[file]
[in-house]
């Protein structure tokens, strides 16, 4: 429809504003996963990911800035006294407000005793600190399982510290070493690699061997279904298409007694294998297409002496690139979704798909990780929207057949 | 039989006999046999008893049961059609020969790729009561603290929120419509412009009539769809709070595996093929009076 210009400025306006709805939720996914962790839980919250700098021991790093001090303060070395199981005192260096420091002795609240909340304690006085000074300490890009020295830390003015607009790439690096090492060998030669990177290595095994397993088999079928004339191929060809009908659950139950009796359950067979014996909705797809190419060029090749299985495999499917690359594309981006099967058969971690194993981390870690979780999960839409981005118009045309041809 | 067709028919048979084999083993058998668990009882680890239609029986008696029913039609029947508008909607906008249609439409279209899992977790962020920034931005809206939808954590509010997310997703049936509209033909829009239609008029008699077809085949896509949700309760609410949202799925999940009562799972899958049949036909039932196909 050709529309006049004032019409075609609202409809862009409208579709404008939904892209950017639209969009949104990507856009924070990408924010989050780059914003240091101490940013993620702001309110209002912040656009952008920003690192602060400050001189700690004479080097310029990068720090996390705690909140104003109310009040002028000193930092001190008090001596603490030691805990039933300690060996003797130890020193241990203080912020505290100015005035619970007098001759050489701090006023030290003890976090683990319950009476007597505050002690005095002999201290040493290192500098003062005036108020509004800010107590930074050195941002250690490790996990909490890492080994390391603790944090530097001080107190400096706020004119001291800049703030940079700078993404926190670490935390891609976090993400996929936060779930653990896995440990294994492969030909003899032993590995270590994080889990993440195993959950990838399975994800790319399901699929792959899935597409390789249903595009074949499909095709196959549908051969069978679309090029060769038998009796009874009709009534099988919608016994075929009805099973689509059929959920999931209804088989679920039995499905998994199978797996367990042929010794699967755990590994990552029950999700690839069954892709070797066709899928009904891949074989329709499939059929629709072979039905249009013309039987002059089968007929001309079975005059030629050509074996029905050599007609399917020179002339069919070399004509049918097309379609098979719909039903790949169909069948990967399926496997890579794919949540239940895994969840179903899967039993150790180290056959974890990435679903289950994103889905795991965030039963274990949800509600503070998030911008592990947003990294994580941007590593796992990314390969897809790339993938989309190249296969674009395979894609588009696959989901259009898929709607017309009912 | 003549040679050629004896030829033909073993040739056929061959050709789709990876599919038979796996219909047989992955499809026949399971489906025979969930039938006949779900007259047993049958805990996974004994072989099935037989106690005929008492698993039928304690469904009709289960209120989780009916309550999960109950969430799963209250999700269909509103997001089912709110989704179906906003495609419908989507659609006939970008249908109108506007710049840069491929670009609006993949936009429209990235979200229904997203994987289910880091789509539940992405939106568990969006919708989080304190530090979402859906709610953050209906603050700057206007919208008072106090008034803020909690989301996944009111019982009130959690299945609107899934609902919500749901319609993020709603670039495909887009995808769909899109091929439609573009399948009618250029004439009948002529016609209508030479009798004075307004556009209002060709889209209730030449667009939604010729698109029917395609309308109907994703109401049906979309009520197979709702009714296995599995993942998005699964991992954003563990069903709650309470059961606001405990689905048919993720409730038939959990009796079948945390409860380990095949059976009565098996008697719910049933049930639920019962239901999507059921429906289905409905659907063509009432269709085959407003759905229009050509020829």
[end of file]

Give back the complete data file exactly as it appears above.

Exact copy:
[in-house]
């Protein structure tokens, strides 16, 4: 429809504003996963990911800035006294407000005793600190399982510290070493690699061997279904298409007694294998297409002496690139979704798909990780929207057949 | 039989006999046999008893049961059609020969790729009561603290929120419509412009009539769809709070595996093929009076 210009400025306006709805939720996914962790839980919250700098021991790093001090303060070395199981005192260096420091002795609240909340304690006085000074300490890009020295830390003015607009790439690096090492060998030669990177290595095994397993088999079928004339191929060809009908659950139950009796359950067979014996909705797809190419060029090749299985495999499917690359594309981006099967058969971690194993981390870690979780999960839409981005118009045309041809 | 067709028919048979084999083993058998668990009882680890239609029986008696029913039609029947508008909607906008249609439409279209899992977790962020920034931005809206939808954590509010997310997703049936509209033909829009239609008029008699077809085949896509949700309760609410949202799925999940009562799972899958049949036909039932196909 050709529309006049004032019409075609609202409809862009409208579709404008939904892209950017639209969009949104990507856009924070990408924010989050780059914003240091101490940013993620702001309110209002912040656009952008920003690192602060400050001189700690004479080097310029990068720090996390705690909140104003109310009040002028000193930092001190008090001596603490030691805990039933300690060996003797130890020193241990203080912020505290100015005035619970007098001759050489701090006023030290003890976090683990319950009476007597505050002690005095002999201290040493290192500098003062005036108020509004800010107590930074050195941002250690490790996990909490890492080994390391603790944090530097001080107190400096706020004119001291800049703030940079700078993404926190670490935390891609976090993400996929936060779930653990896995440990294994492969030909003899032993590995270590994080889990993440195993959950990838399975994800790319399901699929792959899935597409390789249903595009074949499909095709196959549908051969069978679309090029060769038998009796009874009709009534099988919608016994075929009805099973689509059929959920999931209804088989679920039995499905998994199978797996367990042929010794699967755990590994990552029950999700690839069954892709070797066709899928009904891949074989329709499939059929629709072979039905249009013309039987002059089968007929001309079975005059030629050509074996029905050599007609399917020179002339069919070399004509049918097309379609098979719909039903790949169909069948990967399926496997890579794919949540239940895994969840179903899967039993150790180290056959974890990435679903289950994103889905795991965030039963274990949800509600503070998030911008592990947003990294994580941007590593796992990314390969897809790339993938989309190249296969674009395979894609588009696959989901259009898929709607017309009912 | 003549040679050629004896030829033909073993040739056929061959050709789709990876599919038979796996219909047989992955499809026949399971489906025979969930039938006949779900007259047993049958805990996974004994072989099935037989106690005929008492698993039928304690469904009709289960209120989780009916309550999960109950969430799963209250999700269909509103997001089912709110989704179906906003495609419908989507659609006939970008249908109108506007710049840069491929670009609006993949936009429209990235979200229904997203994987289910880091789509539940992405939106568990969006919708989080304190530090979402859906709610953050209906603050700057206007919208008072106090008034803020909690989301996944009111019982009130959690299945609107899934609902919500749901319609993020709603670039495909887009995808769909899109091929439609573009399948009618250029004439009948002529016609209508030479009798004075307004556009209002060709889209209730030449667009939604010729698109029917395609309308109907994703109401049906979309009520197979709702009714296995599995993942998005699964991992954003563990069903709650309470059961606001405990689905048919993720409730038939959990009796079948945390409860380990095949059976009565098996008697719910049933049930639920019962239901999507059921429906289905409905659907063509009432269709085959407003759905229009050509020829």